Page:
Another problem: these studies were not on regular, voluntary AA members, so it's no wonder AA showed limited success with them. Orange quotes as follows:

  • "AA does not work well with municipal court offenders." (Brandsma)
  • "Offenders were sentenced by the court to one of three 'treatment programs'". (Ditsman)

That's right. A.A. does not work well with court-ordered victims. And yet, the courts keep on doing it because the "counselors" and "advisors" who are hidden A.A. members keep on recommending it.

And The A.A. Grapevine has reported that the results of the last two triennial surveys show that about two-thirds of all A.A. members were coerced, forced, blackmailed, pressured, or otherwise shoved into A.A. by courts, prisons, parole officers, rehab facilities, bosses, co-workers, families, or whatever. So when we say that A.A. doesn't work well on coerced members, we are talking about fully two-thirds of the A.A. membership. No wonder A.A. doesn't work.

So the "regular, voluntary AA members" that you wrote about are mostly people who were once coerced into A.A. (and then some got brainwashed enough to stay in the cult after the coercion stopped).

How could anybody expect coerced cult religion to cure alcoholism? You would have to be crazy to believe that.

So what's the word on the street?

Let's sum up what some experts say for a balanced view, both pros and cons, of AA.


"Certainly, AA is not a magic bullet for every alcoholic. In my own follow-up studies, there were a few men who attended AA for scores of meetings without improvement." (2005, p 434).
"The implication from [my studies] is that a great many severely alcohol-dependent Americans, regardless of their social or psychological makeup, find help for their alcoholism through Alcoholics Anonymous." (1995, p 388)
"Alcoholics Anonymous appears equal to or superior to conventional treatments for alcoholism, and the skepticism of some professionals regarding AA as a first rank treatment for alcoholism would appear to be unwarranted." (2005, p 431).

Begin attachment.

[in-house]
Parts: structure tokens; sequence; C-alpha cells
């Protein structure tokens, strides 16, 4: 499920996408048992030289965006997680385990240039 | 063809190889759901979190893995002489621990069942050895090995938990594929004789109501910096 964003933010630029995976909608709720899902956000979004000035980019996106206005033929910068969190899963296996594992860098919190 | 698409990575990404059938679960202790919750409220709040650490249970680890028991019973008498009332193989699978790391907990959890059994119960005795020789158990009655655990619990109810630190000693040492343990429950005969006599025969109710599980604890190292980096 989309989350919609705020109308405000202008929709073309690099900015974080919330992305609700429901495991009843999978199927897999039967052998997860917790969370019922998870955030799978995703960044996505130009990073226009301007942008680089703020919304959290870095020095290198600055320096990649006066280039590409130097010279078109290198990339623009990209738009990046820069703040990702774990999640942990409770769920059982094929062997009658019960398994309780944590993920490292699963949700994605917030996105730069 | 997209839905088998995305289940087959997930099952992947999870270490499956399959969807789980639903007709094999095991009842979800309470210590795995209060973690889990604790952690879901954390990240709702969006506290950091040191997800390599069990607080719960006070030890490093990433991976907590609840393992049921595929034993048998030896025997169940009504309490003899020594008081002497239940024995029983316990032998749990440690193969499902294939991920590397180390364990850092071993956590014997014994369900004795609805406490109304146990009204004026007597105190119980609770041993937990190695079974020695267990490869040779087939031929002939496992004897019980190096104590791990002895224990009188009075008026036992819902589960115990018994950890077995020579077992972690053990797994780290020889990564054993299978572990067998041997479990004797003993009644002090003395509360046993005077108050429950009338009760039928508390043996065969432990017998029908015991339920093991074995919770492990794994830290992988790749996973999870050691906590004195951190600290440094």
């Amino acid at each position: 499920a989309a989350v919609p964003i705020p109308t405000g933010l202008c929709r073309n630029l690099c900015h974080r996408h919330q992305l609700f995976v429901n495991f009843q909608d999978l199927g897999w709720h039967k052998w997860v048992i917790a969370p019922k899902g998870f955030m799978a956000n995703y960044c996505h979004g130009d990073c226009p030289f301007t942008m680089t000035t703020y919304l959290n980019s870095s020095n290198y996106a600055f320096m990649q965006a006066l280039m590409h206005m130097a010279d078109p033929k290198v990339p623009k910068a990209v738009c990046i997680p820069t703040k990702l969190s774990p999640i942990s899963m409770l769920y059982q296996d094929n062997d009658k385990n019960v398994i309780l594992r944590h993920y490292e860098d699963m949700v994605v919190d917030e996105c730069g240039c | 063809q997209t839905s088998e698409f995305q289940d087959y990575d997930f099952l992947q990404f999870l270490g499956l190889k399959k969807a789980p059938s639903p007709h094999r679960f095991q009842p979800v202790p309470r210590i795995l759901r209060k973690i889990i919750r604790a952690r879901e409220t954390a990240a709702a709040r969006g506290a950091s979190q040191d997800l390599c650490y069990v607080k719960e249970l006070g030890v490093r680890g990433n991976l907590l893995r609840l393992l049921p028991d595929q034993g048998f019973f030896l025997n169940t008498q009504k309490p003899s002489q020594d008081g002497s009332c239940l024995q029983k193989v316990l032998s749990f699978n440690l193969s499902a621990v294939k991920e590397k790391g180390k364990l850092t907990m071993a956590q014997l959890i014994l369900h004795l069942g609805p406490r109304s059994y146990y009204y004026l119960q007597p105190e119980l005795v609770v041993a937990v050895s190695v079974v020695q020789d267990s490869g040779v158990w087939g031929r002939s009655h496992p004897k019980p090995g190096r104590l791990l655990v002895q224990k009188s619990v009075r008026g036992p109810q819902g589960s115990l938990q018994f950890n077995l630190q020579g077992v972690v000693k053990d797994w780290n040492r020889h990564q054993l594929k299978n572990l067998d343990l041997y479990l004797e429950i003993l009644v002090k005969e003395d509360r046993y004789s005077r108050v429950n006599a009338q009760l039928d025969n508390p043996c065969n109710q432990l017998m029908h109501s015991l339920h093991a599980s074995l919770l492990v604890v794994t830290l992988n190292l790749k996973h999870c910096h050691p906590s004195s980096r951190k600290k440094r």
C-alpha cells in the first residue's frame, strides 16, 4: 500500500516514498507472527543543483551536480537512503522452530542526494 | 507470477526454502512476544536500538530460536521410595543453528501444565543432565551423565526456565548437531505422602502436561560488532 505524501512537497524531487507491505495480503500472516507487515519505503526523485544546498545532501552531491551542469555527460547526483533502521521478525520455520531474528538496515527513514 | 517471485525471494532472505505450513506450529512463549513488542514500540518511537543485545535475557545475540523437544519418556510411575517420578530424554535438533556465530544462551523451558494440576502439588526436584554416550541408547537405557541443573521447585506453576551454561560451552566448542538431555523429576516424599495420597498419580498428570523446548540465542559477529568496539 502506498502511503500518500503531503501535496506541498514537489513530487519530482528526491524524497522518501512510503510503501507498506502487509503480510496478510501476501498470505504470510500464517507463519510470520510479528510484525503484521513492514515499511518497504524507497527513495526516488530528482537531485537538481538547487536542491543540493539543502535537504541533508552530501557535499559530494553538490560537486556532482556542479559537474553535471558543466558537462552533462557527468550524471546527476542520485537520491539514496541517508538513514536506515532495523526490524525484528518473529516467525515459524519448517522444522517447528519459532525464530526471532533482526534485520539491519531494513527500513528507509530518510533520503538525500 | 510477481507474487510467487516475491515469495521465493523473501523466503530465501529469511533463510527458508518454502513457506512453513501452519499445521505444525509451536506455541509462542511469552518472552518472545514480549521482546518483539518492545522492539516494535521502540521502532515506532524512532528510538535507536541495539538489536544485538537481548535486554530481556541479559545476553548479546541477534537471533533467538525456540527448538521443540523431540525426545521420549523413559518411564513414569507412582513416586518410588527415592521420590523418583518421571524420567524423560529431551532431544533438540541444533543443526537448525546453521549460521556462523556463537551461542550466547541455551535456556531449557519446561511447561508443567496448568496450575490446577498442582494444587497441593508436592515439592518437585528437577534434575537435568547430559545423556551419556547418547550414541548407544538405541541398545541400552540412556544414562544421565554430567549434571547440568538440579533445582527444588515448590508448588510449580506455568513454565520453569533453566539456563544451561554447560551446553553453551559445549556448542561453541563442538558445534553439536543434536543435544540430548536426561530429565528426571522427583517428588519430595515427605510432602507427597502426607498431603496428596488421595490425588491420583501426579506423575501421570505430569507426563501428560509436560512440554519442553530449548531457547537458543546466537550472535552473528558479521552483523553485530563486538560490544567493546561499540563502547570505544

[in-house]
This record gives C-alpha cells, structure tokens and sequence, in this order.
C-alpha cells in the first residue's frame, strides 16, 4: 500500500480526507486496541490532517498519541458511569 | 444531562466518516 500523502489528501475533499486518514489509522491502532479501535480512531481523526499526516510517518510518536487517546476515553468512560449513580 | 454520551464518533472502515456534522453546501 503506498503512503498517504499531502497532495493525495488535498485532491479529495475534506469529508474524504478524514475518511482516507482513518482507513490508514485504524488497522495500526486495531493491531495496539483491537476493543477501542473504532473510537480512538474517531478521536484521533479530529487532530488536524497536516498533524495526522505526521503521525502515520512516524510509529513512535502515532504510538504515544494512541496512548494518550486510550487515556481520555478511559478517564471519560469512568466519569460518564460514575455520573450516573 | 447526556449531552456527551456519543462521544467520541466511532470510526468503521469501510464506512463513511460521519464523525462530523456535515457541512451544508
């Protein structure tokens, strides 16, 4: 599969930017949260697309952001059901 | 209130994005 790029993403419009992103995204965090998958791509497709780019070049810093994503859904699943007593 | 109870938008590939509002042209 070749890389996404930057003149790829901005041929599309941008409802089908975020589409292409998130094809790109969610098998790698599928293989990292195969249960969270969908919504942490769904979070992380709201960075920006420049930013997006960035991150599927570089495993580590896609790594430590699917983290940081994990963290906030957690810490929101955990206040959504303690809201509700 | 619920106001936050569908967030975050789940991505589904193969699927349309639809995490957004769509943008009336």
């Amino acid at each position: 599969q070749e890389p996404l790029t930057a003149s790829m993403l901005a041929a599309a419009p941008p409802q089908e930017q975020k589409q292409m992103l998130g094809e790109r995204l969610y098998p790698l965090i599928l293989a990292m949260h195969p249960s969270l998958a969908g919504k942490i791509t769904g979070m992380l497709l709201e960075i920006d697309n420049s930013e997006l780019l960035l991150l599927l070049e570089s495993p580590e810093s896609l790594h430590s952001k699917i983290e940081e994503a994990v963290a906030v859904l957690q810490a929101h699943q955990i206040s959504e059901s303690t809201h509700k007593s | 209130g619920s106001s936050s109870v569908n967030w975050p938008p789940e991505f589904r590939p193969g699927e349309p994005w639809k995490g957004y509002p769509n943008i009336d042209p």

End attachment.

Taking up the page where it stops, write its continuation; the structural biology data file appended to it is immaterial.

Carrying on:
Those two references to Vaillant's 2005 magazine article are classic propaganda. That article was a declaration that A.A. is "good spirituality", as opposed to "bad religion". Didn't you notice that Vaillant had to go all of the way to New Zealand to find a journal that would publish his cult religion diatribe? Apparently, no reputable American medical journal would touch it. No wonder. I have written about that obnoxious piece of untruth before, here.

Vaillant's other remark, about the "implication of his studies", is just some more of Vaillant contradicting himself, and promoting his favorite cult religion, in spite of the evidence.

In his Natural History of Alcoholism books, which you are quoting there with the 1995 quote, Vaillant did things like first report that A.A. was a total failure with an "appalling" death rate. Eight years of carefully documented study and testing proved it. But then, because that was such a bitter pill for Vaillant to swallow, he "discovered" that some natives in Trinidad and Tobago mixed some A.A. rituals with alcohol-free calypso sing-alongs and reduced the drinking at their parties. On the basis of that "research", Vaillant happily declared that Alcoholics Anonymous was a success after all.

You have to read Vaillant very carefully, and separate the wheat from the chaff.


Edwards conjectures, on the basis of available research, that "AA probably works, in some way or other, for not less than 50% of the troubled drinkers that make contact with it." (2002, p 117.)

This is great. I must thank you for this one. There is nothing that you could have said that more clearly shows what a bunch of bull this pro-A.A. propaganda is.

The bibliography at the end of your web page shows that the author of this quote founded an "addiction center" in London:

Edwards, Griffith (April 2002). Alcohol: The World's Favorite Drug, 1st ed. Thomas Dunne Books. ISBN 0312283873. [Griffith Edwards founded the National Addiction Center in London and has served as editor-in-chief of the journal Addiction.]

That "National Addiction Centre" describes itself as:

"The NAC is a network of clinicians, researchers and clinical teachers sharing a commitment to excellence in work directed at the prevention and treatment of substance misuse, and to the support and strengthening of national and international endeavours in this field. It will make science and scholarship useful."